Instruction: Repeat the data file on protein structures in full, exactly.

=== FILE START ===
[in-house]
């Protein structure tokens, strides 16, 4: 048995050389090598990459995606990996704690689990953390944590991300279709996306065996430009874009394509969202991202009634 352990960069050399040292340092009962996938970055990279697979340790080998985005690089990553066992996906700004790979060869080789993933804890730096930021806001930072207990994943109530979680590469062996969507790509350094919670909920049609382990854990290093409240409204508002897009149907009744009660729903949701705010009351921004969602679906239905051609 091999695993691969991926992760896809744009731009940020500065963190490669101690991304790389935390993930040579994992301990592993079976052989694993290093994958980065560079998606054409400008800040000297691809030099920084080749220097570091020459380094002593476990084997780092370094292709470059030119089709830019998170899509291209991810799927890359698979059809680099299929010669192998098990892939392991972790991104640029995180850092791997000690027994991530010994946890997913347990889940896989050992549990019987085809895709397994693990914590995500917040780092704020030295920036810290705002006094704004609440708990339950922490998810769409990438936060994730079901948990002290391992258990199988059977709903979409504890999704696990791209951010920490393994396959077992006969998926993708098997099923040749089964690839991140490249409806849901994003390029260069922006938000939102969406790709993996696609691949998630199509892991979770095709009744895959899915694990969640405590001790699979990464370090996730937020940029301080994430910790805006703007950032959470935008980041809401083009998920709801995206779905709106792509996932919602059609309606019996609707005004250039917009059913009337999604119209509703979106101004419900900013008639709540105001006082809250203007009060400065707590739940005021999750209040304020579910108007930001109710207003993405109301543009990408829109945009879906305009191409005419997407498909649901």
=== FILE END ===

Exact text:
[in-house]
């Protein structure tokens, strides 16, 4: 048995050389090598990459995606990996704690689990953390944590991300279709996306065996430009874009394509969202991202009634 352990960069050399040292340092009962996938970055990279697979340790080998985005690089990553066992996906700004790979060869080789993933804890730096930021806001930072207990994943109530979680590469062996969507790509350094919670909920049609382990854990290093409240409204508002897009149907009744009660729903949701705010009351921004969602679906239905051609 091999695993691969991926992760896809744009731009940020500065963190490669101690991304790389935390993930040579994992301990592993079976052989694993290093994958980065560079998606054409400008800040000297691809030099920084080749220097570091020459380094002593476990084997780092370094292709470059030119089709830019998170899509291209991810799927890359698979059809680099299929010669192998098990892939392991972790991104640029995180850092791997000690027994991530010994946890997913347990889940896989050992549990019987085809895709397994693990914590995500917040780092704020030295920036810290705002006094704004609440708990339950922490998810769409990438936060994730079901948990002290391992258990199988059977709903979409504890999704696990791209951010920490393994396959077992006969998926993708098997099923040749089964690839991140490249409806849901994003390029260069922006938000939102969406790709993996696609691949998630199509892991979770095709009744895959899915694990969640405590001790699979990464370090996730937020940029301080994430910790805006703007950032959470935008980041809401083009998920709801995206779905709106792509996932919602059609309606019996609707005004250039917009059913009337999604119209509703979106101004419900900013008639709540105001006082809250203007009060400065707590739940005021999750209040304020579910108007930001109710207003993405109301543009990408829109945009879906305009191409005419997407498909649901």